Asked about union leaders’ confidence that House Bill 4145 will pass the Senate, Carmichael said he has yet to begin counting votes.
However, many who have walked off the job in recent days say a permanent fix to healthcare for public employees remains the biggest priority. Gov. Justice announced he had signed an executive order creating a task force to study the program as a means to quell rising costs to the program.
“There are several possibilities that will be looked at for the revenue we need to solve the PEIA issues once and for all,” Justice wrote in a letter to state employees Wednesday. “The possibilities of additional severance taxes on oil and gas, gaming revenue from sports betting, tax dollars being generated from our roads projects, continuing growth in our economy and the possibility of putting the insurance out for competitive bids are just a few; everything is going to be looked at.”
Appointees will include active and retired public employees, representatives of the teacher and service personnel unions, experts on the insurance business and members of the Legislature. Two Republicans and one Democrat from each chamber will serve on the task force.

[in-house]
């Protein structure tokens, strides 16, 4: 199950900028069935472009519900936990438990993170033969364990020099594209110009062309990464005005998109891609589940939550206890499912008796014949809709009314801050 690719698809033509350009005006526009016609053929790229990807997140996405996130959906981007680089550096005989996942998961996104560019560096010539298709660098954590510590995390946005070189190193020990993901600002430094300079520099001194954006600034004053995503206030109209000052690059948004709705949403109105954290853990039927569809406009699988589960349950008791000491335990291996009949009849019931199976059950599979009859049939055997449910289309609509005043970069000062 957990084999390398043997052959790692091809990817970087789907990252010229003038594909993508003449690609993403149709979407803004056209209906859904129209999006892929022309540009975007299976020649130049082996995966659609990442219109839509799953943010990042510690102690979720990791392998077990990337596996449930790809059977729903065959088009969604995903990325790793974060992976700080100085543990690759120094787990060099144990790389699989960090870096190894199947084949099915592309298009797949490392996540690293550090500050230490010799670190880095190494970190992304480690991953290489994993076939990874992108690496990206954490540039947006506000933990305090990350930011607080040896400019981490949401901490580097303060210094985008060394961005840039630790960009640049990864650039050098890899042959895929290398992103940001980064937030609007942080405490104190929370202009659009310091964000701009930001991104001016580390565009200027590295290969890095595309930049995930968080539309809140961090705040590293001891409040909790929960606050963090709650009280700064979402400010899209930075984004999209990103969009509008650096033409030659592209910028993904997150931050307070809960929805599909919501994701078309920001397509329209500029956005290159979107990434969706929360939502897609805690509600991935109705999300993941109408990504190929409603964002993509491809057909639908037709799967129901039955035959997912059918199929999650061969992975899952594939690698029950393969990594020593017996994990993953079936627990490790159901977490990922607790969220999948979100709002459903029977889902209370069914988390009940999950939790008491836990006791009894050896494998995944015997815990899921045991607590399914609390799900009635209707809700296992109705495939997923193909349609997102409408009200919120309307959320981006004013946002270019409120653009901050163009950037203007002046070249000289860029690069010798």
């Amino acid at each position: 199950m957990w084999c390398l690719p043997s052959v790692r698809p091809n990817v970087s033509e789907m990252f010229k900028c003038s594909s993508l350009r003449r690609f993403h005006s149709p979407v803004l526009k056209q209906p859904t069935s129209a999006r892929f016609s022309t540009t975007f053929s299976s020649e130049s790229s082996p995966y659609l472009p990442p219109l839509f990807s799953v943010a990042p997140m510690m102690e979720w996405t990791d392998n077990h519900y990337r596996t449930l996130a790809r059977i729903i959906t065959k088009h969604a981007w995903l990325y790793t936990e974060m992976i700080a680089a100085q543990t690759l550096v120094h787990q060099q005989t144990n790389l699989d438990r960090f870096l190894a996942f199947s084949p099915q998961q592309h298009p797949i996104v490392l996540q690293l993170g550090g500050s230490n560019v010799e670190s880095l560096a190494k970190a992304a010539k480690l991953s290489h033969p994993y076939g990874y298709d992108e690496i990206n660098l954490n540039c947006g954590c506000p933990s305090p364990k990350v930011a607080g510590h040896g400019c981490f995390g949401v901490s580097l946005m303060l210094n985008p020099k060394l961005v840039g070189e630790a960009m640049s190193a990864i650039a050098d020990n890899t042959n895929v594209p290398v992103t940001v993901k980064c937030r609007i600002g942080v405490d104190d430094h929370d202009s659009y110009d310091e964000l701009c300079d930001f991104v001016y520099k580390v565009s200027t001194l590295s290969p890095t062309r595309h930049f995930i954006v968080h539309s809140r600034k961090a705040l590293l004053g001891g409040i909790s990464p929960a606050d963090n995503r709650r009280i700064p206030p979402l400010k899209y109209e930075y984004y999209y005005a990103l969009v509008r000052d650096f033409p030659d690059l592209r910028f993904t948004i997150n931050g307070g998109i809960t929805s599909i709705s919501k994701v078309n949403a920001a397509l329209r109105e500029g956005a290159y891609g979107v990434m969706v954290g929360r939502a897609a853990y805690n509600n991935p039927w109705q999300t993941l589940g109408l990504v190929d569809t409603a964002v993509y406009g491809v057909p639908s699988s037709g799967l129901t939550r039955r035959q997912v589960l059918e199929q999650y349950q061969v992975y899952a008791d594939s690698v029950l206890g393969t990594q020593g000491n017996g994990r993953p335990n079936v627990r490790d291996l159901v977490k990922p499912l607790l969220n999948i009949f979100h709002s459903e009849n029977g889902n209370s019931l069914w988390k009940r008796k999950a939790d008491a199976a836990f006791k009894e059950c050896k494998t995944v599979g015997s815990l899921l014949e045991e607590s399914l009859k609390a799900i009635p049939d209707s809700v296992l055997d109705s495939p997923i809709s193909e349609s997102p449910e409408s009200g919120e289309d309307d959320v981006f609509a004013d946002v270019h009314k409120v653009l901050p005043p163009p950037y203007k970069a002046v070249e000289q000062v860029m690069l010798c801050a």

“It’s designed the same way other task forces have been designed,” said American Federation of Teachers- West Virginia president Christine Campbell when asked about the partisan make-up of the group. “When we talked with chief Hall, he said the minority would actually get to make the recommendation for which one of their members is on that task force as well.”
Lee said it’s good that members of the Legislature will be on the task force.
“You have to have members of the House and Senate on the task force because, ultimately, they’re the ones who are going to be passing any conclusions or any recommendations that the task force makes,” he said.
But even with action on pay raises and PEIA, school closures and delays came rolling in throughout the evening. Some teachers who continued to mill about the Capitol late on Wednesday said they remain uncertain and plan to stay off the job indefinitely.
“I don’t understand how they can recommend that we get back to school tomorrow when it hasn’t passed through the Senate yet. I’m not ready to go back to school until it’s passed through both the House and the Senate,” said Chloe Adkins, who teaches at Buffalo Elementary School, in Wayne County. “As of right now, I think we have seen that we can’t trust that everything that’s said is going to go through.”